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Make Space For Organized Kids

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These kiddos weren’t always organized, but were sure cute

It’s a bit of an oxymoron, Organized Kids, isn’t it? I’m sure there are a few here and there who have some methodical tendencies and like things Just So, but the larger majority of children swim against the tide when mom is desperately trying to keep the house organized. Full disclosure, I do not have a Silver Bullet strategy here – when it comes to kids there is an unpredictability of successful formulas that is completely predictable. What I do have are recommendations based on my experience as a parent of 3 and as a Professional Organizer who has worked with dozens of families with children of all ages. I’m sharing strategies that make it OBVIOUS, EASY and FUN to help you keep their stuff organized. They might not do everything 100% of the time, but in such cases as these 50% compliance is a huge win!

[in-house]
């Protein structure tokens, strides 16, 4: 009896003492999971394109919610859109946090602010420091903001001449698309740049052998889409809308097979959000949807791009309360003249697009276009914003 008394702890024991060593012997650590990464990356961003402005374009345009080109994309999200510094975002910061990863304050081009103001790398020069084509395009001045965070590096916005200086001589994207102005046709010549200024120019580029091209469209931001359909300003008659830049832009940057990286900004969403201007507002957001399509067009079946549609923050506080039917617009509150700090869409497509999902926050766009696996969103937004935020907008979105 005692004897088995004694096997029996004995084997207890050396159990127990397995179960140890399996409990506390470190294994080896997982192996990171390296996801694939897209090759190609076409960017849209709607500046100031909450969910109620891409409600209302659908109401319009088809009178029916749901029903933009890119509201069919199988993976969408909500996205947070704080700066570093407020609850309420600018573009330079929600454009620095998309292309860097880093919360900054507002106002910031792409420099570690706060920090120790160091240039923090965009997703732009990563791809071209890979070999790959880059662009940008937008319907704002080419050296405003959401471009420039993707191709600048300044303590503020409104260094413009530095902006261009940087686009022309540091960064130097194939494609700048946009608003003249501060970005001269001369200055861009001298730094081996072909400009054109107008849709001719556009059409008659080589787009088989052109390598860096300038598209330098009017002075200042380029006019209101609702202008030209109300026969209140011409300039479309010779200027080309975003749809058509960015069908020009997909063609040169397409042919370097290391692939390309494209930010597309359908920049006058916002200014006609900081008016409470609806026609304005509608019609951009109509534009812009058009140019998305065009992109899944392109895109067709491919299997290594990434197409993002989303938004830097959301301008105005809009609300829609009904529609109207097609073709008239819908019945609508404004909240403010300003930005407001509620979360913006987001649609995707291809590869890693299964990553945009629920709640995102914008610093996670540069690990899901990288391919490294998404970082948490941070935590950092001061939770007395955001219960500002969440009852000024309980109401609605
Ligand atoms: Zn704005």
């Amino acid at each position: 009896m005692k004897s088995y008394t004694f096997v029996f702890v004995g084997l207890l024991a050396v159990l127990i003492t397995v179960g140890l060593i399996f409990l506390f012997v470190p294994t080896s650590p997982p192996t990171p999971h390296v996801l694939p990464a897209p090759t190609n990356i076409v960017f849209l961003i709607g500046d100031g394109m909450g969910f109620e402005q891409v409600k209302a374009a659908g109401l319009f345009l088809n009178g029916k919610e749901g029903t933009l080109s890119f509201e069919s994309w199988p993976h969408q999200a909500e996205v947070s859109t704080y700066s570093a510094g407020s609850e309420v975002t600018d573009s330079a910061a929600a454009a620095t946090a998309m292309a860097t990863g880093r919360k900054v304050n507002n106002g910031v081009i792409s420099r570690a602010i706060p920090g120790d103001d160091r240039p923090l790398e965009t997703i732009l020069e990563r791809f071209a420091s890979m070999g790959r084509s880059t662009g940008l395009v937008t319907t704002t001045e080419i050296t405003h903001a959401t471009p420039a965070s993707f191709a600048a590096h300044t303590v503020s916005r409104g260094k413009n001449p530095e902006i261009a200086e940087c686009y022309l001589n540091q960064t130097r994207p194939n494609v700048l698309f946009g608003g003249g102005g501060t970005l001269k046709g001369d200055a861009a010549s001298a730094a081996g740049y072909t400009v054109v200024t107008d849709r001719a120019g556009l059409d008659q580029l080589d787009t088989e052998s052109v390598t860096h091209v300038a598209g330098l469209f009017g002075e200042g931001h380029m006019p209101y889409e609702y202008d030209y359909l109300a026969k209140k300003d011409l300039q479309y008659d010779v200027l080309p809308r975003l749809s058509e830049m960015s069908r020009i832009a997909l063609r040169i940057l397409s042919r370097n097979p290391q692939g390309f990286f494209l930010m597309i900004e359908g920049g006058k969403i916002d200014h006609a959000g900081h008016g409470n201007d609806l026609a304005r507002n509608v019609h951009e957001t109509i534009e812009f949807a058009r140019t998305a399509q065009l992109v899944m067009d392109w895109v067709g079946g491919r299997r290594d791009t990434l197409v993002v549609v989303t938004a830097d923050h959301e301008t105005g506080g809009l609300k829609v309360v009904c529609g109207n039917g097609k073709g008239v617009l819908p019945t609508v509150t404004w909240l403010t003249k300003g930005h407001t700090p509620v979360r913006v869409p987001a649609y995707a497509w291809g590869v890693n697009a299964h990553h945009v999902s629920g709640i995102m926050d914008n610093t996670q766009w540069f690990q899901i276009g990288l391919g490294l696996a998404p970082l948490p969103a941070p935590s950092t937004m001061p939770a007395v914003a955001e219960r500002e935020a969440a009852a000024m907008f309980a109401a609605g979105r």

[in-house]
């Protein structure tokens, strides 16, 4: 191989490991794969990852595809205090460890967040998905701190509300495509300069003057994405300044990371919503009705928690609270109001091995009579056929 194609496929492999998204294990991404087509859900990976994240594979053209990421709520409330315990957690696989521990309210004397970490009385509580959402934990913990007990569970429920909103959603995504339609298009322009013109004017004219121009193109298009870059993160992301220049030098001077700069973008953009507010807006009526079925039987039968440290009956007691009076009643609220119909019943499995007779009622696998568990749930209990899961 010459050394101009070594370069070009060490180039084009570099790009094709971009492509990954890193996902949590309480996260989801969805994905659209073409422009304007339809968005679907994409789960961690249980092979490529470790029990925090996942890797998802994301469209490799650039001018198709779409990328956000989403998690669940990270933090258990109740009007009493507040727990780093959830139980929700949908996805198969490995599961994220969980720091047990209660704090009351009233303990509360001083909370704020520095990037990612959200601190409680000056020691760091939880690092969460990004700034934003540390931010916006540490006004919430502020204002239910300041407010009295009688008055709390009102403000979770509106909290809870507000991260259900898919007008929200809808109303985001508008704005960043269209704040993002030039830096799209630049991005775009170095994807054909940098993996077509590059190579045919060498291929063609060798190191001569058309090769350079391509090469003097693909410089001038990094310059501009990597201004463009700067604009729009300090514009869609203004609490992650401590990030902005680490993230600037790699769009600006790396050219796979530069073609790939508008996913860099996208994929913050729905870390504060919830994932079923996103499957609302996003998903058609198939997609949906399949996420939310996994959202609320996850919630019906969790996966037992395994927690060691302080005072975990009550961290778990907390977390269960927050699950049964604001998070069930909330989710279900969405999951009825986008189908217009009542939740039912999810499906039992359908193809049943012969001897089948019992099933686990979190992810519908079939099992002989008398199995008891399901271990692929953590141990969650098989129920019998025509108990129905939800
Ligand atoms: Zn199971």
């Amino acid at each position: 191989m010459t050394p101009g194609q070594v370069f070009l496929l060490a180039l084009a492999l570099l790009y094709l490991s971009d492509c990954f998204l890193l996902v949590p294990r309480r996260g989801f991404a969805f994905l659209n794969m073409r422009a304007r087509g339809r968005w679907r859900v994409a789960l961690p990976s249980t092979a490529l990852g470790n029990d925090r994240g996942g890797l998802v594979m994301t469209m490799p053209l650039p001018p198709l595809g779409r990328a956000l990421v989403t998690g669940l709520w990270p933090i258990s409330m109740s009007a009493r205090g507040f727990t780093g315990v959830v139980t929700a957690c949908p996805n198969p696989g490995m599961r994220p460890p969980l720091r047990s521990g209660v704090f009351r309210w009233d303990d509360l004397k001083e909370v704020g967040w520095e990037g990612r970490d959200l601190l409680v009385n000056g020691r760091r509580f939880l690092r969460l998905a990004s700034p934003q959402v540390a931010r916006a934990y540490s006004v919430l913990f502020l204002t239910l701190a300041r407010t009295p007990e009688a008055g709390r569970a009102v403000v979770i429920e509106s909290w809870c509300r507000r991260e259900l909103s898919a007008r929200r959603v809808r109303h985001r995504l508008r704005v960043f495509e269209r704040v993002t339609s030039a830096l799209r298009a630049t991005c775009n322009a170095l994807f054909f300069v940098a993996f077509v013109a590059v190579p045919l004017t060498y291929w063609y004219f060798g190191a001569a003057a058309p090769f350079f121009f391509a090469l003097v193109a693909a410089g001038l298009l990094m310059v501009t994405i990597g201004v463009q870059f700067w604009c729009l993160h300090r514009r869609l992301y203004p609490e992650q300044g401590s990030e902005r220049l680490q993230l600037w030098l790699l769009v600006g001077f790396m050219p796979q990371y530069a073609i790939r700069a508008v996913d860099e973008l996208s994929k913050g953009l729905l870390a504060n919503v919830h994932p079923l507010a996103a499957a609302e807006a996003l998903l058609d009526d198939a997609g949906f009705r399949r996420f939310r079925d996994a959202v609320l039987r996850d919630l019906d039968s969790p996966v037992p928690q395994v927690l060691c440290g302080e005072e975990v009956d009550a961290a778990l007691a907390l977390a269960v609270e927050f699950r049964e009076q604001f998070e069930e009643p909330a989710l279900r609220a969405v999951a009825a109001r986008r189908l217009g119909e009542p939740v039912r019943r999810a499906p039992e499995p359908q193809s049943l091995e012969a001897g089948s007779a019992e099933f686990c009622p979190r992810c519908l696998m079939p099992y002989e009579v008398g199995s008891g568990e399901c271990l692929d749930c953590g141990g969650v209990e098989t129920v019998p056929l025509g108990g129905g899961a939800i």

Organizing Toys

Open-top, fabric bins with handles are the easiest for small kids to interact with

Toys are front and center during the preschool and elementary years and they can really clutter up your house. Depending on how many kids you have you are looking at a minimum of 6 years where toys will play a prominent role in your house so having a system in place is important. However, just because you have a system doesn’t mean your kids will comply with it so it’s critical that you think about how to make it easy and obvious for them to put things back when they are done playing. My recommendations of what to include in your system should increase the chances that your kids can keep the toy area neat, or at least easy for you to clean up when they don’t.